Interview With Rana Husseini ''Arabs Were Never Passive – They Were Oppressed!''
Interview with Rana Husseini - a Jordanian journalist and human rights activist who has been instrumental in bringing about fundamental changes in which Jordanian society deals with the issue of honour crimes. In this interview with Rigien Bagekany she talks about her work and the implications of the Arab Spring.
Ms. Husseini, we are seeing an Arabic region in turmoil with severe human rights violations. How do you evaluate Western media coverage in this respect?
Rana Husseini: I think that there is a lot of interest in what is happening in the region, not only from Western media but also from the Arab media and local media. We also have another important medium which is the social media. Yet, it is very complicated for journalists to identify the magnitude of the problem. I believe that the media coverage is rather chaotic given that there is a great deal taking place in the region. Thus, the issue is not covered enough.
The image of the region is somewhat distorted in the western media. Nonetheless, it is positive that things are changing. What we are seeing now is historic in the majority of the countries. These changes show the Arab leaders that they can no longer dictate the lives of people and deprive them from their rights. People now feel they have a voice and are capable of making changes.
The Social media have played a great role in fuelling these uprisings. Will it also have an impact on societal change in the Arab world?
Husseini: Yes, the social media did play a major role, especially in Tunisia and Egypt. They have a big impact on people's lives. People now are more dependent on social media. It makes them empowered because they know that their message is conveyed to the world.
Youtube, Facebook and Twitter are exposing a lot but at the same time we have to be very careful because people also convey false messages and use social media to serve certain agendas. But overall I believe the positive aspects outweigh the negative ones.
Some experts argue that the changes in the Arab world might have a negative impact on women's rights, if ,for example, Islamist movements manage to attain political power.
Husseini: This is one of the things we have to take into consideration. However, the situation is still chaotic in Tunisia and Egypt. The future of these countries is still unknown. Thus, it is too early to judge things.
In the past seventeen years you have been actively engaged in making the Jordanian public aware of the taboo topic of honour killings. What are the most important achievements in this field in Jordan?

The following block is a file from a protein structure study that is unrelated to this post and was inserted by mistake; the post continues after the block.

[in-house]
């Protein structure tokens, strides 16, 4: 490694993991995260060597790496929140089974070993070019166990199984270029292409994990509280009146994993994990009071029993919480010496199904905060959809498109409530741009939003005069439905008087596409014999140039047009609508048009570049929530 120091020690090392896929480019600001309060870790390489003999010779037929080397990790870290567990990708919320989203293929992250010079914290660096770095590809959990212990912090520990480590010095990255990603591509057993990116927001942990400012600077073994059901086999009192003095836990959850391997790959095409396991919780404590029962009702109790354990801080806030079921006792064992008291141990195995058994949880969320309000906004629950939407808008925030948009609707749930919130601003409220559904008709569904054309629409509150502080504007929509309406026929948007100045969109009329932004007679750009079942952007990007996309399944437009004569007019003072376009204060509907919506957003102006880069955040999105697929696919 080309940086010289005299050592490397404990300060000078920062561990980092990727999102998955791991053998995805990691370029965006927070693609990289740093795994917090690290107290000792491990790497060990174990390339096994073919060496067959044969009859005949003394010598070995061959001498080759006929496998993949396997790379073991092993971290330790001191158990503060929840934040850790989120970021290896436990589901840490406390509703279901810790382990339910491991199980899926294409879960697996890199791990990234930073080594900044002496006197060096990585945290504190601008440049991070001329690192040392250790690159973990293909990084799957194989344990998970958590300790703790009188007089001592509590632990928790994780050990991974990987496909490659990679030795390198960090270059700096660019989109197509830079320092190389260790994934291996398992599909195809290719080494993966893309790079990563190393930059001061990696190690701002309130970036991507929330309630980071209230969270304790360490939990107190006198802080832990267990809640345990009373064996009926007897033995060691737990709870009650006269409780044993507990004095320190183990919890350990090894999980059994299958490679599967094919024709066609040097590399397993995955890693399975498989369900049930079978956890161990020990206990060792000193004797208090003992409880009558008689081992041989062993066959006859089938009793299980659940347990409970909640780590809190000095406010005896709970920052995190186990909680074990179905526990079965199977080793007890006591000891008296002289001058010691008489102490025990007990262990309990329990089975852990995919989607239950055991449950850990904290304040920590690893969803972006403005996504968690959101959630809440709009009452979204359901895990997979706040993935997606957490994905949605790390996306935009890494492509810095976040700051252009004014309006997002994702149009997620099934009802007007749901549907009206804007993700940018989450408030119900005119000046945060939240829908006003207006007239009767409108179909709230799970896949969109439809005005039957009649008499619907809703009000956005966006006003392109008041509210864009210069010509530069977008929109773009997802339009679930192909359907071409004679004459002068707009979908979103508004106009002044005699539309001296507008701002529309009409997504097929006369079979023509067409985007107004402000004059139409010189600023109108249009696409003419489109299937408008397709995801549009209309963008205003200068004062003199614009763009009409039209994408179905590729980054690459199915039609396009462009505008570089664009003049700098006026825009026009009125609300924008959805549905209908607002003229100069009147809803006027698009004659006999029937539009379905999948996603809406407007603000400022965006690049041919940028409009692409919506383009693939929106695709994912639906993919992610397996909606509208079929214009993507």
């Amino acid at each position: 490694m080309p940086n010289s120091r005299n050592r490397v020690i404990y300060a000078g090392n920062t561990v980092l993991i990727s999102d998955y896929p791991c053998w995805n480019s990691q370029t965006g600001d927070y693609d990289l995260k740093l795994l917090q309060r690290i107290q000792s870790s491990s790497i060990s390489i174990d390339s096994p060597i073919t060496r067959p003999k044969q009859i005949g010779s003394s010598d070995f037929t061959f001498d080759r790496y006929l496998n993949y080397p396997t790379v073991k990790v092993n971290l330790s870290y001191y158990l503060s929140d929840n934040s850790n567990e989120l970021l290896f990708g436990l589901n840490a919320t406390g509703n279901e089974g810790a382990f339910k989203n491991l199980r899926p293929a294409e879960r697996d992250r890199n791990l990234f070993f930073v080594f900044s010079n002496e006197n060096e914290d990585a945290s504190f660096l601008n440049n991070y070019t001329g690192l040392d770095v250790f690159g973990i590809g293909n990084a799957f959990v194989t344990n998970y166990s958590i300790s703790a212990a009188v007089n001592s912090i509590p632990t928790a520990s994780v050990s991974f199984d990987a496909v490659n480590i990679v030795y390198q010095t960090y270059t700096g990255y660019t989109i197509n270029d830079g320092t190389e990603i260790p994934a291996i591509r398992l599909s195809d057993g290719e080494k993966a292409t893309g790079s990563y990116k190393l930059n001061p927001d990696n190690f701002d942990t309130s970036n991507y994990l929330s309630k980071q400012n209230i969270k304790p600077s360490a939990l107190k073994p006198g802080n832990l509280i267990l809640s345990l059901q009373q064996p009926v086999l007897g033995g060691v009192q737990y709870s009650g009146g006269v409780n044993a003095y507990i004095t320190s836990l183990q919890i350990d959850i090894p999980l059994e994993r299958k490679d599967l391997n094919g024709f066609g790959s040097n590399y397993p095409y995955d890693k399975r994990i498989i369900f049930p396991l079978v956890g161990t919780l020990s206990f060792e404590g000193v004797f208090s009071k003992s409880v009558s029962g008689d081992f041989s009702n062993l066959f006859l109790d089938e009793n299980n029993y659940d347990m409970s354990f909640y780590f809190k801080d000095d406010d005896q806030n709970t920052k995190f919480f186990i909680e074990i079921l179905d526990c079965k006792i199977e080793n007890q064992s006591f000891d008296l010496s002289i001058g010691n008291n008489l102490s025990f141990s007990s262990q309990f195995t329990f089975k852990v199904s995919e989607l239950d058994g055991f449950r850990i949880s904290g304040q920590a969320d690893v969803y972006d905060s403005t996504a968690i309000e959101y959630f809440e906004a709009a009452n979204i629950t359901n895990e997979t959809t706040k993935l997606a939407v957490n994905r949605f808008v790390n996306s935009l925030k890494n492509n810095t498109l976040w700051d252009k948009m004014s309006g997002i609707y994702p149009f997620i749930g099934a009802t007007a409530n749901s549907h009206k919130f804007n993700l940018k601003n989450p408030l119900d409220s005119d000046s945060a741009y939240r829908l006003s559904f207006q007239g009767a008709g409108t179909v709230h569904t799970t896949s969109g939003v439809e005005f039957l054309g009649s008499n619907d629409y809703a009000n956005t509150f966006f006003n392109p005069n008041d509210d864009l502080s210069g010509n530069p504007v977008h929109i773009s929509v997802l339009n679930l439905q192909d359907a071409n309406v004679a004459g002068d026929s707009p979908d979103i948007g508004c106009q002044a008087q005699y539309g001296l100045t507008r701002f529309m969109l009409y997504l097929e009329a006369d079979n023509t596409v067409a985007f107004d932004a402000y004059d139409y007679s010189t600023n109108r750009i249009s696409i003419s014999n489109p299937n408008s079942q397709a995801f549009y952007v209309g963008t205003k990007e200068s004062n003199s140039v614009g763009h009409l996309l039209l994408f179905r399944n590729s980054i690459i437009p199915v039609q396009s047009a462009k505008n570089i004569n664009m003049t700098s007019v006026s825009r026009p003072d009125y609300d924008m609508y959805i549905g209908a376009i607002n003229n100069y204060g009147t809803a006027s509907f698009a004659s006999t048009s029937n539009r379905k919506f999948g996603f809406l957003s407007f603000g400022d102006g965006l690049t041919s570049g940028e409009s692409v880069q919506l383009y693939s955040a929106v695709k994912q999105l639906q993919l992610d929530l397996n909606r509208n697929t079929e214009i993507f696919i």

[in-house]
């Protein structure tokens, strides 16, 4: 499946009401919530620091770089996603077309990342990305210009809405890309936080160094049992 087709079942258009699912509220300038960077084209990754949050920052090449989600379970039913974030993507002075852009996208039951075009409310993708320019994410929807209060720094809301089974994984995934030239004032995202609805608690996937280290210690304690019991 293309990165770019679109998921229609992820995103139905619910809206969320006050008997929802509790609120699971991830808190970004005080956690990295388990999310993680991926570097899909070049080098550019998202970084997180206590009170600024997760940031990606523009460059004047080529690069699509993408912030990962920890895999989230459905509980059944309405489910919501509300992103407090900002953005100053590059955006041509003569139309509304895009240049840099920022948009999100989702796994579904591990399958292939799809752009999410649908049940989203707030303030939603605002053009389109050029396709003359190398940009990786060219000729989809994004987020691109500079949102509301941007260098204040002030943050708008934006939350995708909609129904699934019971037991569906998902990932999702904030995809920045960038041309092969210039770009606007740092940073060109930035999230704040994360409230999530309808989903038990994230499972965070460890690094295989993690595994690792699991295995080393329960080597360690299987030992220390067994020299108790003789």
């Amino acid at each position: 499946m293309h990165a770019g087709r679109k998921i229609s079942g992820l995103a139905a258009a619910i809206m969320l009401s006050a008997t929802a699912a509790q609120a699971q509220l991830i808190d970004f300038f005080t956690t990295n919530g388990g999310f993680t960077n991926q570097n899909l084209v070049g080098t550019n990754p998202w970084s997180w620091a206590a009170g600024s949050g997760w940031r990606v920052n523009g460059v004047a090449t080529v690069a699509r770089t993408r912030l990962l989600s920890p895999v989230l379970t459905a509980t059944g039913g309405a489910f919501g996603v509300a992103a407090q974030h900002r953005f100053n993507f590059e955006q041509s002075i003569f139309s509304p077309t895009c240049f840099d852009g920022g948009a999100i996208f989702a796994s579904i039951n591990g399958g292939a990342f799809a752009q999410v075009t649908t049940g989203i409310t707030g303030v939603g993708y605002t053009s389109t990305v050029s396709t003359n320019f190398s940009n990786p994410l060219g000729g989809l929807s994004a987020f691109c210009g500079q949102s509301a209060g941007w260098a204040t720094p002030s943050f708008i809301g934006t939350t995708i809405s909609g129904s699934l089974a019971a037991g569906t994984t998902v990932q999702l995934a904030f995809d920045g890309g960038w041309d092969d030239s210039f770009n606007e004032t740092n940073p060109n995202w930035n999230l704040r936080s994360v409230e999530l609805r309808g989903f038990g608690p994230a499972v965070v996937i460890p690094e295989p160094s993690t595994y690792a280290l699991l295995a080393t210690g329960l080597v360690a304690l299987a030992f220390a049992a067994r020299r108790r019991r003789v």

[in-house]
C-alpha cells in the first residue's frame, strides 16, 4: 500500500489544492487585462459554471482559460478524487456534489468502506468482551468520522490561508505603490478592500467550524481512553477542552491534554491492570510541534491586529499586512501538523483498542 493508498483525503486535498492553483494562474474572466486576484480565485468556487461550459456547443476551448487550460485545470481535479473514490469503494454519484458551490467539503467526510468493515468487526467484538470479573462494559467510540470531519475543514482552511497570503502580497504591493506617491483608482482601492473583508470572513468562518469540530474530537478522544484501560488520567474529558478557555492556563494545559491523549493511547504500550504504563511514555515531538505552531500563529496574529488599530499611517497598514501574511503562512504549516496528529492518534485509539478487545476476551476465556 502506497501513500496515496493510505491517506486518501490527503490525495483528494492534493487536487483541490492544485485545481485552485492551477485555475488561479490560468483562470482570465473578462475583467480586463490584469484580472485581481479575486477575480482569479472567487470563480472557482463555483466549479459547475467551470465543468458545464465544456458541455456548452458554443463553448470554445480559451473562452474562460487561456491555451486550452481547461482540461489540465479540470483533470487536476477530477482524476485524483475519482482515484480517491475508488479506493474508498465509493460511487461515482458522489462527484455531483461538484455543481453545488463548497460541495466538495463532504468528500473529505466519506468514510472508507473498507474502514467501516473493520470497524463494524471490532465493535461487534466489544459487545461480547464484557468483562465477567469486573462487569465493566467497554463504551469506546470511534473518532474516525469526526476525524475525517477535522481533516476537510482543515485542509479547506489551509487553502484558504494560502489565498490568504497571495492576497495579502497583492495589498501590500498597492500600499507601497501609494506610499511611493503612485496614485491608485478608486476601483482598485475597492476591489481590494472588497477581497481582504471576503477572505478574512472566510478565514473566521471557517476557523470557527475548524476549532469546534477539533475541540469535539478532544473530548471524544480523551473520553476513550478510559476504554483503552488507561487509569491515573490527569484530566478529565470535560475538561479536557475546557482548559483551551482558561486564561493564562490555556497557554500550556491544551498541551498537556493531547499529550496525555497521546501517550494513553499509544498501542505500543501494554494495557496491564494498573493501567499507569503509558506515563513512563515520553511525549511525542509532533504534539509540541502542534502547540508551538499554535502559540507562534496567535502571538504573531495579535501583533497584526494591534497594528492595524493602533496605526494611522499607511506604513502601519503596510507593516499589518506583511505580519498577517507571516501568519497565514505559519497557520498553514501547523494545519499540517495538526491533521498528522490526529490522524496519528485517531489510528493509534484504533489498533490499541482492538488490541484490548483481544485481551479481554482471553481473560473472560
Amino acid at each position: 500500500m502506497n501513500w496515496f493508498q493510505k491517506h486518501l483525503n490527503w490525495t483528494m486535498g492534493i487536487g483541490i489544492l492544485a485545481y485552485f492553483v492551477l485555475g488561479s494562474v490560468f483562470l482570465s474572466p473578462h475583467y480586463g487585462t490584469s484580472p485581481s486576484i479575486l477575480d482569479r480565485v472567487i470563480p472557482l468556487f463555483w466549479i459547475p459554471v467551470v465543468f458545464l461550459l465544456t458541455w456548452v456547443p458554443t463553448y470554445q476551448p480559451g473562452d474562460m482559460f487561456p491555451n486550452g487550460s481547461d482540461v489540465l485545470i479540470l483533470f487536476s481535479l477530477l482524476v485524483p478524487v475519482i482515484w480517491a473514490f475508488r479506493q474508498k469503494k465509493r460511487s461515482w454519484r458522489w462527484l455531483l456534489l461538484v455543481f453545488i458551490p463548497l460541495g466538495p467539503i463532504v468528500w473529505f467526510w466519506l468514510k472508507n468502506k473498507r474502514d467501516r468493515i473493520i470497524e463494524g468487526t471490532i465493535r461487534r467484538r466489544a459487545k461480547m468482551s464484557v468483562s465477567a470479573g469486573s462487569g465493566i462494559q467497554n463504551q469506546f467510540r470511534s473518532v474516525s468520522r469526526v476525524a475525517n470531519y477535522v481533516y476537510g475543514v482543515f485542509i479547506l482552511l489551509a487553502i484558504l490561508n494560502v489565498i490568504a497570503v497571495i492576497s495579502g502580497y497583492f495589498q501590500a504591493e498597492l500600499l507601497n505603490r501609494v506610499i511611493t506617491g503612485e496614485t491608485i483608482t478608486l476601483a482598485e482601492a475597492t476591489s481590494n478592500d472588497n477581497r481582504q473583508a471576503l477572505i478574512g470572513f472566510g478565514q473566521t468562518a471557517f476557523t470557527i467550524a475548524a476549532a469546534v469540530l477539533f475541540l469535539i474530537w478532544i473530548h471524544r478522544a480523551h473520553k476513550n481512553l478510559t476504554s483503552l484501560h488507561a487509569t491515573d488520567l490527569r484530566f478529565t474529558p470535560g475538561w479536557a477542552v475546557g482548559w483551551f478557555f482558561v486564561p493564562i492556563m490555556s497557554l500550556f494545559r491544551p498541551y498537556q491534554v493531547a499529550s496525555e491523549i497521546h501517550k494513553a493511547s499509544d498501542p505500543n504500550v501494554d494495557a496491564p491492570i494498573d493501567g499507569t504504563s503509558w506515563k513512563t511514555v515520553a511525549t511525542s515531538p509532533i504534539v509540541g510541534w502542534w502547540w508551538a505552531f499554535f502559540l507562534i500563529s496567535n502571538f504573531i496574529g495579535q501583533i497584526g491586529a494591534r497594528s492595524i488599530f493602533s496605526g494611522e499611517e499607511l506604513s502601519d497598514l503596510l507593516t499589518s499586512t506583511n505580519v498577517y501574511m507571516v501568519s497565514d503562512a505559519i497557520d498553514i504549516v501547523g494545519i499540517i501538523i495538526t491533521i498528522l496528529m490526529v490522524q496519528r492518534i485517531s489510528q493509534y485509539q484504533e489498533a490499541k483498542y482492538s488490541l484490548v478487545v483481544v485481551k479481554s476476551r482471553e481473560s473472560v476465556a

Husseini: There have been numerous positive changes. The main concern is to save lives and empower women. We worked hard to document these cases and raise awareness. I feel Jordan has gone a long way in fighting this issue. For example, the judiciary now is handling these cases in a much more serious way, investigations are more thorough. In July 2009 a specialised tribunal was establishes at the criminal court to handle crimes in the name of honour. People committing these crimes have to serve much higher sentences than before.
The public awareness has increased and the public acceptances for these crimes are decreasing. The issue is no longer a taboo topic. There are more voices that are calling on the government to continue to adopt laws against crimes in the name of honour. The most important thing is to change people's attitudes towards accepting crimes in the name of honour and this is when you start to make a difference.
Crimes of honour occur in many countries of the world. Why is the issue of honour killing considered by many people in the West to have its sources in Islam?
Husseini: If we look at history and the ancient civilisations, we will find that women were punished and killed or burnt for adultery in various cultures, not just within Islam. Consequently, it is false to call these crimes as Islamic. Unfortunately, some western media outlets don't give their audience the full picture when they report these cases. As you mentioned, honour crimes happen everywhere in the world, also among people with different cultural or religious backgrounds than Arabs or Muslims. Unfortunately, since 9/11 the image of the Islamic and Arab world has been steadily associated with negative images in the western media, and the issue of honour crimes was often used in exclusive association with the Muslim world.
What can be done to counter those stereotypes?
Husseini: The issue has to be talked about in a global manner. If the Western media talk about honour crimes, they have to talk about honour crimes that occur everywhere, and not only the ones in the Muslim world. If for example, an average American kills his wife because of adultery none of the headlines will read 'A Christian American killed his wife.'
But when a Muslim commits a crime the murderer is immediately linked to his religion. We need a dialogue to solve the handling of these stereotypes of Muslims in the West because the image of Islam has long been distorted. The image of Muslims has been misused for many years, it is not a new appearance, it is not a new trend.
People in the Arab world have been characterised as being passive and incapable of defending their human rights. Is the Arab spring proving the opposite?
Husseini: The people in the Arab region were never passive but they were long oppressed, persecuted, physically tortured and killed for voicing their opinion and opposition. They were unable to make their statements clear. But we are witnessing a new era in the Arab world and people are now capable of change.